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When Only An Emporer Will Do Share This on LinkedIn   Share This on Google   Tweet This   Forward This

25 June 2015

The price of rice in San Francisco had jumped 900 percent from less than a nickle a pound to 34 cents. The 1852 famine in China was the culprit. But there was a ship from Peru in the harbor with 200,000 pounds in its hold.

Emporer Norton. And his legions marching up Montgomery Street. Captured at f5.6, 1/80 second and ISO 200 and very tightly cropped.

At the Merchant's Exchange, an agent for the Ruiz Brothers who owned the ship showed the wealthy Joshua Norton a sample and offered the whole load to him for $25,000, just 12.5 cents a pound.

Norton did the math. He could gross $72,000. He made a down payment, promising to pay the rest in 30 days.

But over the next two weeks, Peruvian rice sailed into San Francisco on several more ships, all of it far superior to what Norton had purchased. And the price of rice plummeted to three cents a pound.

It ruined Norton.

He was sued for non-payment, countersued for fraud, saw his fortune spent in legal bills and in 1855 lost the case.

When anyone gave him a handout, he recorded it as a tax payment in a notebook he kept with him.

Four years later, as California was drawn into the debate over slavery that would lead to the Civil War (and which also resulted in the last duel in California), Norton proclaimed himself Norton I, Emperor of the United States and later generously added Protector of Mexico to his title, although he did not extend his protection to Peru.

Not for his own benefit but because it was what the country needed. "We are certain," he proclaimed in 1860 when he ordered the Republic dissolved, "that nothing will save the nation from utter ruin except an absolute monarchy under the supervision and authority of an independent Emperor."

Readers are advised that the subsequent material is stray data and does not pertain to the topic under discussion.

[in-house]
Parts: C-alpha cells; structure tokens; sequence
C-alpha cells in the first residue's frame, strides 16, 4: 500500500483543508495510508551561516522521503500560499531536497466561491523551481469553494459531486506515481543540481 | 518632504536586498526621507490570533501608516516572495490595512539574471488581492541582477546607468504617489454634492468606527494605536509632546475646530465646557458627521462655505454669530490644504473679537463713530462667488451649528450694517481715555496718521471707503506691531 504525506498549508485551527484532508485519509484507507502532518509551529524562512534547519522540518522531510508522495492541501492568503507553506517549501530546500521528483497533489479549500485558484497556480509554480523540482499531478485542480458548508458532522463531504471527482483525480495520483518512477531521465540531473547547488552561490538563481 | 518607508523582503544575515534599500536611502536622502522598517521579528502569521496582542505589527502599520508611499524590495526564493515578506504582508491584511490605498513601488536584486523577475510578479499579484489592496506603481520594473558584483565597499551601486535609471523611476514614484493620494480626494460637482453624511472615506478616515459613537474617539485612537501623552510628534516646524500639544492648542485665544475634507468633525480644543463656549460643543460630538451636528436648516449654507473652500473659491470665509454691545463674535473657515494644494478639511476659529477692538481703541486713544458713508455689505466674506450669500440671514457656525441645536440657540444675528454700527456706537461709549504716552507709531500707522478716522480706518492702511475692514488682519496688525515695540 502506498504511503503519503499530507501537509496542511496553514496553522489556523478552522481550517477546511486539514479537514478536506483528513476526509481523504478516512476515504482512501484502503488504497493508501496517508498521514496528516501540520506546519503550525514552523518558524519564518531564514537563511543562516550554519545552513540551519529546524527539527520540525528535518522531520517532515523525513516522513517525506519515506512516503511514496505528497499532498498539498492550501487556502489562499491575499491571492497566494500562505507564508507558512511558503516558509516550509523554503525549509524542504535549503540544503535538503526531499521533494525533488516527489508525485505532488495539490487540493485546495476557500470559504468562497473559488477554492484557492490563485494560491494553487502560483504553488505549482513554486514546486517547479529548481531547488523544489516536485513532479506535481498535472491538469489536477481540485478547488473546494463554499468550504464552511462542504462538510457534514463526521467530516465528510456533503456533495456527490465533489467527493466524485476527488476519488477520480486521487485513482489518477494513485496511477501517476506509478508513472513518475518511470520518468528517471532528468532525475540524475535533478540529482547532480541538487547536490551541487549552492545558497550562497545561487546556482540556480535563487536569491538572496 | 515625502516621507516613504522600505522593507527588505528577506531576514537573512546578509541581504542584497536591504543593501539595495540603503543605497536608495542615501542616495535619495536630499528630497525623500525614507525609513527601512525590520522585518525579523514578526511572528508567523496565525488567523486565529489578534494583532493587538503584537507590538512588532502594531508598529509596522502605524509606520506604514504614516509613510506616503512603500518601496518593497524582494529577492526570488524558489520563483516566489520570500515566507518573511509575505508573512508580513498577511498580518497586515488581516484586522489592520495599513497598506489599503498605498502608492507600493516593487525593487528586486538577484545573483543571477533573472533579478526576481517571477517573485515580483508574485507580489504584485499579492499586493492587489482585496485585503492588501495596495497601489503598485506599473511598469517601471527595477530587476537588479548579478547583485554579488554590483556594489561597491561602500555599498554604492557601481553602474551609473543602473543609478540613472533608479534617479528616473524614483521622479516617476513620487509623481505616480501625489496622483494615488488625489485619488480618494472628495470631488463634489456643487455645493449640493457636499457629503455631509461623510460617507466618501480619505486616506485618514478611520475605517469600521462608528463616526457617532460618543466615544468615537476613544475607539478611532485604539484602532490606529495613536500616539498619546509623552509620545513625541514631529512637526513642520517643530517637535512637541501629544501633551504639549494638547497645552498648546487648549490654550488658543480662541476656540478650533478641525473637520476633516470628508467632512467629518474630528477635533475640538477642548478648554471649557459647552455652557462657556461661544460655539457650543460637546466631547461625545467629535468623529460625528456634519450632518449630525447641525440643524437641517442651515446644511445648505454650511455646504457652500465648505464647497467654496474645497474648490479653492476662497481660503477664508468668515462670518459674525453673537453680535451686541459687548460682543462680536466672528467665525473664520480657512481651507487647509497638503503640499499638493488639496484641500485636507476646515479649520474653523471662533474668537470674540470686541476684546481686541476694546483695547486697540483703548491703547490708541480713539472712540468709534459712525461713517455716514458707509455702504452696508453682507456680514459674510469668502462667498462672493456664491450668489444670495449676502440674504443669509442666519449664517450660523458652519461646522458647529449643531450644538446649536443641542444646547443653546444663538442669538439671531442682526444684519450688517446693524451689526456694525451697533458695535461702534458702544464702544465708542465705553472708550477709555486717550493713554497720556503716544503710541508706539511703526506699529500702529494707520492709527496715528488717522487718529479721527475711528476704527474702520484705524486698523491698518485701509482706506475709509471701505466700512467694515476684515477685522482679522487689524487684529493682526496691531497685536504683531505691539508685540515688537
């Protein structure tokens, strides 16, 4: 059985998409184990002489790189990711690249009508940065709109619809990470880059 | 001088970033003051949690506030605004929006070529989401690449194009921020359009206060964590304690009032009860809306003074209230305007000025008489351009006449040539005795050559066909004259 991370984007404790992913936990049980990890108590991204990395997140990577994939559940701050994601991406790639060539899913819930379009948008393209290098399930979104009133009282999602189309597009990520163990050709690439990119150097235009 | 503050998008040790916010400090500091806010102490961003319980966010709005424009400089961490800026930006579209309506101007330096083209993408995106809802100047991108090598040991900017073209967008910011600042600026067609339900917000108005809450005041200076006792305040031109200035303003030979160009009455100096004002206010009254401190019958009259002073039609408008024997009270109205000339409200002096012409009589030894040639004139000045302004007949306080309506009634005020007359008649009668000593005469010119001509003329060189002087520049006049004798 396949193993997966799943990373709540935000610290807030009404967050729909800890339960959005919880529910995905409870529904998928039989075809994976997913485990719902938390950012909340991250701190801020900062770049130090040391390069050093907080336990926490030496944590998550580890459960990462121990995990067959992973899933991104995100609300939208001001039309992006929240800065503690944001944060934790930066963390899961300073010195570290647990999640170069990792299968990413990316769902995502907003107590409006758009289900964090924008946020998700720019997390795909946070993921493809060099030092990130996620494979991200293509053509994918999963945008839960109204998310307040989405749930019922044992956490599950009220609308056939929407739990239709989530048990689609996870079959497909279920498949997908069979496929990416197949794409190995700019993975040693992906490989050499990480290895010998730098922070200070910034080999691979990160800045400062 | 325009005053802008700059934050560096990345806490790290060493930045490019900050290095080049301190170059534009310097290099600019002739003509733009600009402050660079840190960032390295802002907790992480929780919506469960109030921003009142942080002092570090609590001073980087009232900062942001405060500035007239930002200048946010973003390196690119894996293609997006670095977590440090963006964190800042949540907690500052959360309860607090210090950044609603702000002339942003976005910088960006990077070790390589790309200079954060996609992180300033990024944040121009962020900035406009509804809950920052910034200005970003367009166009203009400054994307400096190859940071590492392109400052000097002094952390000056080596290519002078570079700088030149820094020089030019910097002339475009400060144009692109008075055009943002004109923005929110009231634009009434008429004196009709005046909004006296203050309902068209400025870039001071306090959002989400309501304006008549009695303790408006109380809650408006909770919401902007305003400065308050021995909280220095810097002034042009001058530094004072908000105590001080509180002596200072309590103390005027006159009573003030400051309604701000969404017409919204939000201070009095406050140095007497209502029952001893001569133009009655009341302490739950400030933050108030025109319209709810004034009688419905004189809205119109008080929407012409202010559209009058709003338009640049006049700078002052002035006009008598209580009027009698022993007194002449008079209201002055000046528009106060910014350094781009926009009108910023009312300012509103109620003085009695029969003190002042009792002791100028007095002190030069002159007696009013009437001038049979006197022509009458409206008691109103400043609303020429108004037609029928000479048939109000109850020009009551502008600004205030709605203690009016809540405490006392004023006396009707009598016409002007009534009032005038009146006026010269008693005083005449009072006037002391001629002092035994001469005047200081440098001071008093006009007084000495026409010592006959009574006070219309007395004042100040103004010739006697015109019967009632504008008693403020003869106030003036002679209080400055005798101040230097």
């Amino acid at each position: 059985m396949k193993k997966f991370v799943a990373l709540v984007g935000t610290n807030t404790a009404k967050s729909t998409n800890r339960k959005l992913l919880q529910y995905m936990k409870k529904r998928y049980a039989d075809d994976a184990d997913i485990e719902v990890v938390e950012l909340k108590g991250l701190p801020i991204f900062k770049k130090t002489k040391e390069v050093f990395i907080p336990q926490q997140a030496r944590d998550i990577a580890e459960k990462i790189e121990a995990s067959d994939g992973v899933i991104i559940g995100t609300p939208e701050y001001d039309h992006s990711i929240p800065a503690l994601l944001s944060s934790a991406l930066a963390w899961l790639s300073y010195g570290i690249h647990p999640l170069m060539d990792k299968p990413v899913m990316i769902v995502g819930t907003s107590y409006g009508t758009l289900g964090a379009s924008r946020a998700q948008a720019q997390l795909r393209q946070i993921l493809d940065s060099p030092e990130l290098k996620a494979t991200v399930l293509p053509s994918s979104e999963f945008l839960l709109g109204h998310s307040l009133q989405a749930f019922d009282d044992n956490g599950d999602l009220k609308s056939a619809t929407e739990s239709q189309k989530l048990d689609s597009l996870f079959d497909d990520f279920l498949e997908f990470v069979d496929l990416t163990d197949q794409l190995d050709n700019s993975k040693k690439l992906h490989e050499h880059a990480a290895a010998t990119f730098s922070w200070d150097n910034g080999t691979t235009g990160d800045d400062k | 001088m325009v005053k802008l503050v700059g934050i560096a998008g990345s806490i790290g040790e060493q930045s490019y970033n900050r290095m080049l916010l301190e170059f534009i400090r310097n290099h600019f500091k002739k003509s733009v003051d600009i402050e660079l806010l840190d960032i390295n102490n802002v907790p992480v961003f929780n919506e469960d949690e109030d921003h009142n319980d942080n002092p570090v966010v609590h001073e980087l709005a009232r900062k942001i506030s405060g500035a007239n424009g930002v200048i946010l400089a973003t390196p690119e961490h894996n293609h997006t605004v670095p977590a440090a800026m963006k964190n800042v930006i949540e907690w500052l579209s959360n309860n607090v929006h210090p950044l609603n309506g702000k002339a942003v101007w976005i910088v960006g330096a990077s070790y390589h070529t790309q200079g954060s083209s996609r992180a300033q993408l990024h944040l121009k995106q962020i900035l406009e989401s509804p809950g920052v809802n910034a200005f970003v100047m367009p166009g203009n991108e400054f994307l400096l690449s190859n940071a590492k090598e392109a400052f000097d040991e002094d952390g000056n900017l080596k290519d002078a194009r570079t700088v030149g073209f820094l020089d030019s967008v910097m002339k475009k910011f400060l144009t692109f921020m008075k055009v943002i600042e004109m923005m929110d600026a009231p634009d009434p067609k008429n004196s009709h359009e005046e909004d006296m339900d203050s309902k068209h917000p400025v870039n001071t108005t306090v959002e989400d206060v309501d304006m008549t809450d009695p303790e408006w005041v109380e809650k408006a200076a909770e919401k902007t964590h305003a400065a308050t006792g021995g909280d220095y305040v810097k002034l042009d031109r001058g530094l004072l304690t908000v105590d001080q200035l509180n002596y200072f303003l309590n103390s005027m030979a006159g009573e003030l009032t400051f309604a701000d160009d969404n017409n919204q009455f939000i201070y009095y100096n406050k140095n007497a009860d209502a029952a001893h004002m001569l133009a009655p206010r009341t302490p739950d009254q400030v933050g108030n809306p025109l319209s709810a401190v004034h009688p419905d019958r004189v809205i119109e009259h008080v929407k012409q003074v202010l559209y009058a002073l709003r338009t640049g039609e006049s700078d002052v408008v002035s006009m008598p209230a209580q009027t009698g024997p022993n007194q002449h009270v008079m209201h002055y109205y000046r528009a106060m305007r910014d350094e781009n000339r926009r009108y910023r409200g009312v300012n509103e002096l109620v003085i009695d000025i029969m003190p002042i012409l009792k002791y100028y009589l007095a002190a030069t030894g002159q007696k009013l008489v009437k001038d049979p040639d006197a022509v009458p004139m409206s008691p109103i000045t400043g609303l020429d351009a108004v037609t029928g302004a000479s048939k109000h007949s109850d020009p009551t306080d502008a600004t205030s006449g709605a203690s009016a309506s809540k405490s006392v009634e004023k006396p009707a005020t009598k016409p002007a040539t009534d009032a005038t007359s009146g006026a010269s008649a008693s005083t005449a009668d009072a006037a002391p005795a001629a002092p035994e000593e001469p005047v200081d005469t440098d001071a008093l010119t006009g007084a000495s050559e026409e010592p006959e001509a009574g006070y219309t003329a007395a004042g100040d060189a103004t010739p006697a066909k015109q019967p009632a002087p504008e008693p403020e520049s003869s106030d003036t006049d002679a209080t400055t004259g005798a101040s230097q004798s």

His reign was more than indulged by San Franciscans. Officers at the Presidio outfitted him in dress blues which were replaced by the Board of Supervisors when they wore out. Restaurants offering free meals with a tankard let the teetotaler eat for free. He printed his own money, which was recognized at sympathetic establishments that subsequently advertised his patronage.

When anyone gave him a handout, he recorded it as a tax payment in a notebook he kept with him. Never homeless, he paid 50 cents a night for 9x6-foot room in a flophouse for 17 years.

But he spent his day attending to his duties, reading the newspapers first and then visiting schools and attended various churches in turn so none of them would become jealous. He admonished preachers not to talk politics from the pulpit. And he physically intervened when a mob threatened several Chinese, reminded everyone, "We are all God's children."

Among his venture-capital-worthy ideas were building a bridge across San Francisco Bay and a tunnel too. Those ideas were eventually realized in the Bay Bridge and BART's Transbay Tube.

But, even more to his credit, he is responsible for this edict:

Whoever after due and proper warning shall be heard to utter the abominable word "Frisco," which has no linguistic or other warrant, shall be deemed guilty of a High Misdemeanor, and shall pay into the Imperial Treasury as penalty the sum of twenty-five dollars.

An amendment including "San Fran" among the violations was, no doubt, later included as well.

He was not safe from ridicule, however. A cartoonist drew him in the company of two stray dogs famous for catching rats. Titled it The Three Bummers, he sold prints to local merchants who hung them in their windows for a laugh. That enraged Norton. And forever associated him with Bummer and Lazarus, but incorrectly as their owner.

In her book This Life I've Loved, Isobel Field, Robert Louis Stevenson's stepdaughter, summed it up sweetly:

He was a gentle and kindly man, and fortunately found himself in the friendliest and most sentimental city in the world, the idea being "let him be emperor if he wants to." San Francisco played the game with him.

We all play our roles in life. We are, perhaps, no more an editor than Norton was an emperor. And the world lets us be what we pretend if that's what we want to be. The trick is not so much to avoid being ridiculous, which is inevitable, as it is to work for the common good, which is never as easy as it sounds.

Norton certainly did that.

These days his legacy is reduced to the occasional costumed walking tour guide. But they, too, perform a valuable social service in keeping his image before our eyes and graciously striking a pose for our cameras.

Perhaps they will even collect the fines for calling San Francisco by any other name.

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